Between 1876 and 1894 Frederick Haas appeared in the NYC Directories listed as drugs at 266 Fourth Avenue (at 21st Street).  In 1896 the Haas Pharmacy name was included in the directories for the first time and two locations were given, 266 Fourth Avenue and 439 Fifth Avenue (at 39th Street).

According to the January 13, 1905 edition of the New York Times, the Haas Pharmacy of New York incorporated at that time. The directors were Frank Rudd, J.N. Blair and L.F. Staar of New York. Frederick Haas was not mentioned so apparently he had left the business by this time.

Around the same time, the 1905 ERA Directory indicated that the Fifth Avenue store provided services in the following categories: drugs and medicine, drug sundries, books or stationary and that the store had a soda fountain. The Fourth Avenue store provided drugs and medicine, drug sundries, tobacco or cigars and books or stationary.

According to several annual issues (between 1905 and 1922) of the ERA Druggist Directory of the US, Canada, Cuba, Puerto Rico, Manila and the Hawaiian Islands:

  • The 439 5th Avenue location moved to 7 W 38th Street around 1907.
  • The 266 Fourth Avenue location moved to 38 E 22nd Street around 1913. Both the Fourth Avenue and E 22nd Street addresses were listed in 1913.
  • The 7 W 38th Street location moved to 28 W 38th Street around 1913.

Haas Pharmacy continued to be listed at various locations well into the 1950’s. The 38 E 22nd Street location was still listed in the 1933 Manhattan Telephone Book along with 35 E 49th Street. Between 1940 and 1945 I found them at 376 Park Avenue and in 1957 they’re located at 812 Madison Avenue.

There’s actually a Haas & Thomas Pharmacy today on E 65th Street in Manhattan but I’m not sure if there’s a connection.

In addition to being a retail druggist Haas apparently manufactured drugs for distribution as well. Advertisements for “Neurotone-Haas, a glycerophosphate of lime and soda, appeared in several of the drug trade journals between 1904 and 1907.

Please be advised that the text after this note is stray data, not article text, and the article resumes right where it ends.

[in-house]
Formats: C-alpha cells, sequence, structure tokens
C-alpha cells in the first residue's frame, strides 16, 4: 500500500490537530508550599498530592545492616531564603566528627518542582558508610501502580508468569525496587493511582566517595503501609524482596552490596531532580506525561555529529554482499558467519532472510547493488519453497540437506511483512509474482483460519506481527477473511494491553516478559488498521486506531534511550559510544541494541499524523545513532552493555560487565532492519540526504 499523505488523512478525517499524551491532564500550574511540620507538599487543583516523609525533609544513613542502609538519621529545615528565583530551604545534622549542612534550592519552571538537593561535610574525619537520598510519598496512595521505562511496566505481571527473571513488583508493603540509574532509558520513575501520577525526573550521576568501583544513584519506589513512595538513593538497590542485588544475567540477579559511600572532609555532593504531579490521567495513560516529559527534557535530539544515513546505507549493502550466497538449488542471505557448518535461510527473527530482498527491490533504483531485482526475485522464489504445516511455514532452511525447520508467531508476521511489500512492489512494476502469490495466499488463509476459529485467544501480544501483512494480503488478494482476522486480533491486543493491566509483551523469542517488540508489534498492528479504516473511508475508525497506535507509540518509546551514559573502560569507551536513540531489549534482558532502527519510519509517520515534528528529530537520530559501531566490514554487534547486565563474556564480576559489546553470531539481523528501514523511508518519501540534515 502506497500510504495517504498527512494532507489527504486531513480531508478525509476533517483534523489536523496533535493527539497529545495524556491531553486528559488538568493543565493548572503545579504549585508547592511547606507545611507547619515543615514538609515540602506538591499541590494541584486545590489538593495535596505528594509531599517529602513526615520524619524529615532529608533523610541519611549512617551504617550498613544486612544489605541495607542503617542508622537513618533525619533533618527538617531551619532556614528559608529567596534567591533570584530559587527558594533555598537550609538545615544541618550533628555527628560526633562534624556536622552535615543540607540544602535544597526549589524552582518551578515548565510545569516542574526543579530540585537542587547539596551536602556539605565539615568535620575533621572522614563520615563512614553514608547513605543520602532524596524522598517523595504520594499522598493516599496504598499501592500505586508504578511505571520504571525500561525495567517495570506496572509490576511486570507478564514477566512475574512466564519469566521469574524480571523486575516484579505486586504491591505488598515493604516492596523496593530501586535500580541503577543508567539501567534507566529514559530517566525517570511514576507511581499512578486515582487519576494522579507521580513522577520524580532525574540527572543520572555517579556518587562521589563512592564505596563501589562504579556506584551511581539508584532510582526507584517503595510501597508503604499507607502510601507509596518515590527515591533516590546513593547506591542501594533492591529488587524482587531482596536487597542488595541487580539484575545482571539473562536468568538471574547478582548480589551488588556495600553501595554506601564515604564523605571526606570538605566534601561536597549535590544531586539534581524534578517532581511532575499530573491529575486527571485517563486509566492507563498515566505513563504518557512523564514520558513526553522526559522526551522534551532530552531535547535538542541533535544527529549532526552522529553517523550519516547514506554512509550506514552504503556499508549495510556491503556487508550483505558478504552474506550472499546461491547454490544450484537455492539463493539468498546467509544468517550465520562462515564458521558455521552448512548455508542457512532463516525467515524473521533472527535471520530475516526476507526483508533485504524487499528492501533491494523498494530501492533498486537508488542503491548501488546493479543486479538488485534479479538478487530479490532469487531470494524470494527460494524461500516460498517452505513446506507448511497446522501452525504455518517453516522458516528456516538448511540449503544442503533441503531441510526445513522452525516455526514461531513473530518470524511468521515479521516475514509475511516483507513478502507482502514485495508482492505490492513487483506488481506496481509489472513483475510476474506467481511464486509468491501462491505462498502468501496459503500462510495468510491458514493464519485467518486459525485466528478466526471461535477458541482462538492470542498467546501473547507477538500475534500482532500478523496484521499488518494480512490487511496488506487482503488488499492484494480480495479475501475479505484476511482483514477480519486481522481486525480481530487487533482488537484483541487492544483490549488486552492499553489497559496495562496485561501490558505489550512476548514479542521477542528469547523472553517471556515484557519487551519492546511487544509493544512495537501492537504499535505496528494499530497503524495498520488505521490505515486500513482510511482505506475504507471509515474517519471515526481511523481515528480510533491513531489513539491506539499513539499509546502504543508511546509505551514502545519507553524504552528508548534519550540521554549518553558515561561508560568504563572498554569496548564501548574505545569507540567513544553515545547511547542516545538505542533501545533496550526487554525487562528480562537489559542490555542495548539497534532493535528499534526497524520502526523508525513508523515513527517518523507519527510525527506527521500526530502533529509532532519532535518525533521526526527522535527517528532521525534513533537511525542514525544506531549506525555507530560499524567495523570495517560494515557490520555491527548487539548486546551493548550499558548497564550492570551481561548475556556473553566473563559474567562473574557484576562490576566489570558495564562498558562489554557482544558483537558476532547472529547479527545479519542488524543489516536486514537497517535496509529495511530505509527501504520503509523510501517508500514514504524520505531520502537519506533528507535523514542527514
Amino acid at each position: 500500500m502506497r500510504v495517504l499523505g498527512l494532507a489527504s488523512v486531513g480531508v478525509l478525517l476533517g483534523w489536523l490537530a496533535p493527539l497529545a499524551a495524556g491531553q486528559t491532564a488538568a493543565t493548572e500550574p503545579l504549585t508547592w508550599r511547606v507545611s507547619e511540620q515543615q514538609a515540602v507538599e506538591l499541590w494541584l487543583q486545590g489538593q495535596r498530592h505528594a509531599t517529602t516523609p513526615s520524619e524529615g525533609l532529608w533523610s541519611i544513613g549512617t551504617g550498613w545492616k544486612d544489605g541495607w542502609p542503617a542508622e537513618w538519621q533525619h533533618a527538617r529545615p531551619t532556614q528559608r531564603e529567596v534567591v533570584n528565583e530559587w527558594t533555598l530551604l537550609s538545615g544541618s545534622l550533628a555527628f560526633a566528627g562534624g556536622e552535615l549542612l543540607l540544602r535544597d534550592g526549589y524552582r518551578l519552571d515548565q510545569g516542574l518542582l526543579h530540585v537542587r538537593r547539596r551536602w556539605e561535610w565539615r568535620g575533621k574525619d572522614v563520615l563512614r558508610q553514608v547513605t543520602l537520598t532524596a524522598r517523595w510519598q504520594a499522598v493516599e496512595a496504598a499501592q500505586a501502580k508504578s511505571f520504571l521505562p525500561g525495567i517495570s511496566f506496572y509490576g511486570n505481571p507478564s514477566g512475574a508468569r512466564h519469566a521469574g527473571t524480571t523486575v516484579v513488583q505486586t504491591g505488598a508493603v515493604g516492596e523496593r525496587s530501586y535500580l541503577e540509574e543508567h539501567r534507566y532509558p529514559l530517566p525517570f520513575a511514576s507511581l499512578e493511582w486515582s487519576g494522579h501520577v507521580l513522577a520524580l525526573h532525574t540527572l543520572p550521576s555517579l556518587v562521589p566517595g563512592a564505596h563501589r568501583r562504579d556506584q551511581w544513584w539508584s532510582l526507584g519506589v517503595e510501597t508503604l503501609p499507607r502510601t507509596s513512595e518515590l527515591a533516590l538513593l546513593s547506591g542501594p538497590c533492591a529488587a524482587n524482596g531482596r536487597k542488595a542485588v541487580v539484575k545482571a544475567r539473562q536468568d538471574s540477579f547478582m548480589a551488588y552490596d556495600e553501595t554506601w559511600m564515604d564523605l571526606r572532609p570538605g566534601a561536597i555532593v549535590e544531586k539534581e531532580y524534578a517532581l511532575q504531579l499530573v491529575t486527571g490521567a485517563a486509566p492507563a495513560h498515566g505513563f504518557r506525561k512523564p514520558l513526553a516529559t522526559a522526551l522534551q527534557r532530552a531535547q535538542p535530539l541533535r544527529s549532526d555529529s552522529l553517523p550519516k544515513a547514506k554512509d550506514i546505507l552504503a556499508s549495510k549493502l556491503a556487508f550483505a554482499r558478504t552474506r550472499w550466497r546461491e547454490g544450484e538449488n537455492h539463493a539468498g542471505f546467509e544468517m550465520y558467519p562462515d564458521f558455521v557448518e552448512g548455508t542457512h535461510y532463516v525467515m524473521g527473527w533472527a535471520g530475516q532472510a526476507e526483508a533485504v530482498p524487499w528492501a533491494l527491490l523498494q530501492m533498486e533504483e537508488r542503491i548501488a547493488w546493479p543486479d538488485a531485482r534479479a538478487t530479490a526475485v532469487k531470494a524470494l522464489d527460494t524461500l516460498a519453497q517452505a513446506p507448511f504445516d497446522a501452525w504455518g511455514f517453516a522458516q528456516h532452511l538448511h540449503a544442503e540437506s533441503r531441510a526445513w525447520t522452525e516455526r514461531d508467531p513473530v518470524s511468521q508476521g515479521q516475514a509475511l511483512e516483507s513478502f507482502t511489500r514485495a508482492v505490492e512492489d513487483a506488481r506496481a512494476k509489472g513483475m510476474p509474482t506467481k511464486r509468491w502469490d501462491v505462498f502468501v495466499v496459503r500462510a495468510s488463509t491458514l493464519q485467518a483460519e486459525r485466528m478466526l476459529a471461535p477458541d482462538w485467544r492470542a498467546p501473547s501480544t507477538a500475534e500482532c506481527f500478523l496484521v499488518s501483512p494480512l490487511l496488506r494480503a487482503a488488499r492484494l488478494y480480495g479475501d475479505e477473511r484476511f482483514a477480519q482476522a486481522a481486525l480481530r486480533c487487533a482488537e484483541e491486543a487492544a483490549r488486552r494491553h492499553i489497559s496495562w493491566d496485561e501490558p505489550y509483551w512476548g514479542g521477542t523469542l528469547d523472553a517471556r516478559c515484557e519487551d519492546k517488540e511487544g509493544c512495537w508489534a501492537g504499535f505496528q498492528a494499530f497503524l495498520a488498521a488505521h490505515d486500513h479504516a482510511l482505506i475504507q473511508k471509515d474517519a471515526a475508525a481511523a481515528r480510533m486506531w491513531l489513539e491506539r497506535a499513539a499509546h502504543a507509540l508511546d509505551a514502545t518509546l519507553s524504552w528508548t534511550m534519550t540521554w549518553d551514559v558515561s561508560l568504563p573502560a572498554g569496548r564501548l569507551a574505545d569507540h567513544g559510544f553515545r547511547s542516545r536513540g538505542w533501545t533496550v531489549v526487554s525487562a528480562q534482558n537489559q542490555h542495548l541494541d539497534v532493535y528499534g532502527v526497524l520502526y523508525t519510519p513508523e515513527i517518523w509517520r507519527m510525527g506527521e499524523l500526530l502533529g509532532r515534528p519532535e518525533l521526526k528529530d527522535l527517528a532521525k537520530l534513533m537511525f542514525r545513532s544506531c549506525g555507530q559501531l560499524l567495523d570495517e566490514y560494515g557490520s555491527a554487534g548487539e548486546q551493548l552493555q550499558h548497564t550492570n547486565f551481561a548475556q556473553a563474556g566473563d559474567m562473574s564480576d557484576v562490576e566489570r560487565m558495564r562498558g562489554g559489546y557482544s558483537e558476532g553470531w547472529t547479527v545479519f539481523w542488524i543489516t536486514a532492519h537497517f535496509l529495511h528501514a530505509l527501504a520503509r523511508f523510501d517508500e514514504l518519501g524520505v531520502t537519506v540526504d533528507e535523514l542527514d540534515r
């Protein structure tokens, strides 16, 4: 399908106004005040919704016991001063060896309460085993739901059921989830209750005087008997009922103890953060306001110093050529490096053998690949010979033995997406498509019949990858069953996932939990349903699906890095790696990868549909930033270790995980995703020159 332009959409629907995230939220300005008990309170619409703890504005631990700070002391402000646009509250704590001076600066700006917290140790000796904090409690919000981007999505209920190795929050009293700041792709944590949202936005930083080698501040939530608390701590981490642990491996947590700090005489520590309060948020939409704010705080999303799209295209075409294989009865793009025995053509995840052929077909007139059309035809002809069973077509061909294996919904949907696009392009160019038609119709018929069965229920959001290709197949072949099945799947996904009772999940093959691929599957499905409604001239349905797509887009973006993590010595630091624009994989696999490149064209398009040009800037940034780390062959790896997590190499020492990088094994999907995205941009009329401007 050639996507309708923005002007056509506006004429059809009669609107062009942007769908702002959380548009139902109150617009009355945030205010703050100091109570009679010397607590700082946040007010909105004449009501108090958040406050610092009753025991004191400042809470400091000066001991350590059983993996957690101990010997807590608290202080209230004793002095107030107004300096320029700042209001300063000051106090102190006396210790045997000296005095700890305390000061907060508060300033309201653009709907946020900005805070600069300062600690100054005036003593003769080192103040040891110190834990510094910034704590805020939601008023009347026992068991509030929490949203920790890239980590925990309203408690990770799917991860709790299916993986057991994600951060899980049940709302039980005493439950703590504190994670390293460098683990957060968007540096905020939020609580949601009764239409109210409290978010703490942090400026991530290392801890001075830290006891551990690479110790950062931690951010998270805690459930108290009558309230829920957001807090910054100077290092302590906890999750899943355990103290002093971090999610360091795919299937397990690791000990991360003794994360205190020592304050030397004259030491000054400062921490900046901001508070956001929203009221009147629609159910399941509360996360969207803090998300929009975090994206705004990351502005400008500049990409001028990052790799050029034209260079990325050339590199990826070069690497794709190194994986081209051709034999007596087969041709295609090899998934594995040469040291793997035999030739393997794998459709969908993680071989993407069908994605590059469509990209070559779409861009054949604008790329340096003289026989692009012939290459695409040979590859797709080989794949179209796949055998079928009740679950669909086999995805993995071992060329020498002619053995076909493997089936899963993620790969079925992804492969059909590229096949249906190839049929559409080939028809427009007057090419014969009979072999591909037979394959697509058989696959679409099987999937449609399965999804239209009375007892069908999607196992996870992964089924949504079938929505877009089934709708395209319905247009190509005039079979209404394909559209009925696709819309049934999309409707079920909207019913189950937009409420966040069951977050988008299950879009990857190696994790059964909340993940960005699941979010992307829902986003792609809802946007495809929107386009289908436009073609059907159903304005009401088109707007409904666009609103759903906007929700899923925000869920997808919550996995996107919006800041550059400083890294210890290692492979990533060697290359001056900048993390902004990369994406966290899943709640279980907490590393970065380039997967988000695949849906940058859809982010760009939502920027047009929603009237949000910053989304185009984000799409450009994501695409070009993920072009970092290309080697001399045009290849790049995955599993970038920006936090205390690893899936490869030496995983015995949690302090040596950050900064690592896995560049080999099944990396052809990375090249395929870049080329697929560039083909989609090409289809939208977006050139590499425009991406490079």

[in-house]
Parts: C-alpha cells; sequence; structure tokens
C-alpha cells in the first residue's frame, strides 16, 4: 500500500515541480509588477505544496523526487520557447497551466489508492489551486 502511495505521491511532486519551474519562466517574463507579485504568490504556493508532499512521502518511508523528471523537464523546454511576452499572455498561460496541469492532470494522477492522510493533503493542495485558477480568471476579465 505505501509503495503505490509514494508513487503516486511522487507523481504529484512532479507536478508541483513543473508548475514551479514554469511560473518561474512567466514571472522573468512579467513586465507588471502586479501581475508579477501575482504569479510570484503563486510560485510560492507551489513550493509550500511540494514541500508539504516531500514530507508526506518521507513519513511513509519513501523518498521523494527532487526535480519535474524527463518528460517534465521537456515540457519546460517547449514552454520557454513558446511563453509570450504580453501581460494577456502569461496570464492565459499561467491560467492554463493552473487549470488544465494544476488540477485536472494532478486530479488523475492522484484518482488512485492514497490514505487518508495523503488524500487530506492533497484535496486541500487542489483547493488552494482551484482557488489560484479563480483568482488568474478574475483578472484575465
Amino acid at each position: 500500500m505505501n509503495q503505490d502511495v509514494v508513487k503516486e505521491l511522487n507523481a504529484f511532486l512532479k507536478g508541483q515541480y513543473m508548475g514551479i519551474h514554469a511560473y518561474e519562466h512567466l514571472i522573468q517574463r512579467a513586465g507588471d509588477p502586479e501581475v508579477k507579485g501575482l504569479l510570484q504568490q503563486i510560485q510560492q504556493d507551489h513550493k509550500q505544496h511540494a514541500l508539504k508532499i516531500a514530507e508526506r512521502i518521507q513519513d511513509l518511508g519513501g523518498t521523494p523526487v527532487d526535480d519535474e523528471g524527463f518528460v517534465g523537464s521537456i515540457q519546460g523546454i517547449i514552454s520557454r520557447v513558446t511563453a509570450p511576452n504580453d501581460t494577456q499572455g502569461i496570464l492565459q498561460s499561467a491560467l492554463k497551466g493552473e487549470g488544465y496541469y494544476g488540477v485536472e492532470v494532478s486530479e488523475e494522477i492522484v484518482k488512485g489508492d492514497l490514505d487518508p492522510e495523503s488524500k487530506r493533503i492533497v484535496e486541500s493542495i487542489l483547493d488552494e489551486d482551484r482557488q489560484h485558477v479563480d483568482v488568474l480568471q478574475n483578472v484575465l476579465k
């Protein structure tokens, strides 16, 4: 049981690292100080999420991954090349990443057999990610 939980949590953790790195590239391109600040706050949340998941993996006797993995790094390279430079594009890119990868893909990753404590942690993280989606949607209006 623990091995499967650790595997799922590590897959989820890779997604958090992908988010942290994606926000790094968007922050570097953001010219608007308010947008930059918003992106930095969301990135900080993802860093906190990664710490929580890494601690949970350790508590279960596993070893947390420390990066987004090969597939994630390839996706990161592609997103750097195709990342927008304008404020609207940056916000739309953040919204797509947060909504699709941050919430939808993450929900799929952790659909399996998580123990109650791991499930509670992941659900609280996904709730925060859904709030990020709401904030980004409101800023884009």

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In and around 1914, the Court of Special Sessions dismissed a case against Frederick Haas, who was charged with violation of the NYS labor law for failure to file a certificate of the working hours of his clerks with the Commission of Labor. This decision resulted in the Water Bill, which provided the state pharmacy law and not the NYS Labor Law, has jurisdiction over the practice of pharmacy in NYS and can therefore prescribe the hours of employment for drug clerks. The state pharmacy law at the time limited the hours of employment by drug clerks to not more than seventy hours in a week or 132 hours in any two weeks. (Yikes!) The labor law at the time required one day of rest in every seven for all employees of mercantile establishments and factories.

The only building that appears to date back to the business is located at the 28 W 38th Street address. It’s a turn of the century building with a commercial store at street level. The former 7 W 38th Street location is now within the footprint of Lord and Taylor’s flagship store on Fifth Avenue that opened in 1914. Fourth Avenue is now Park Avenue South.

The bottle I found is a small (approximately 4 oz) medicine with a tooled finish. Its simply embossed Haas Pharmacy with no address. It was probably made in the late 1800′ s or early 1900’s and associated with one of their early locations, either Fourth Avenue or Fifth Avenue ( filled and sold by a guy working 70 hours a week!).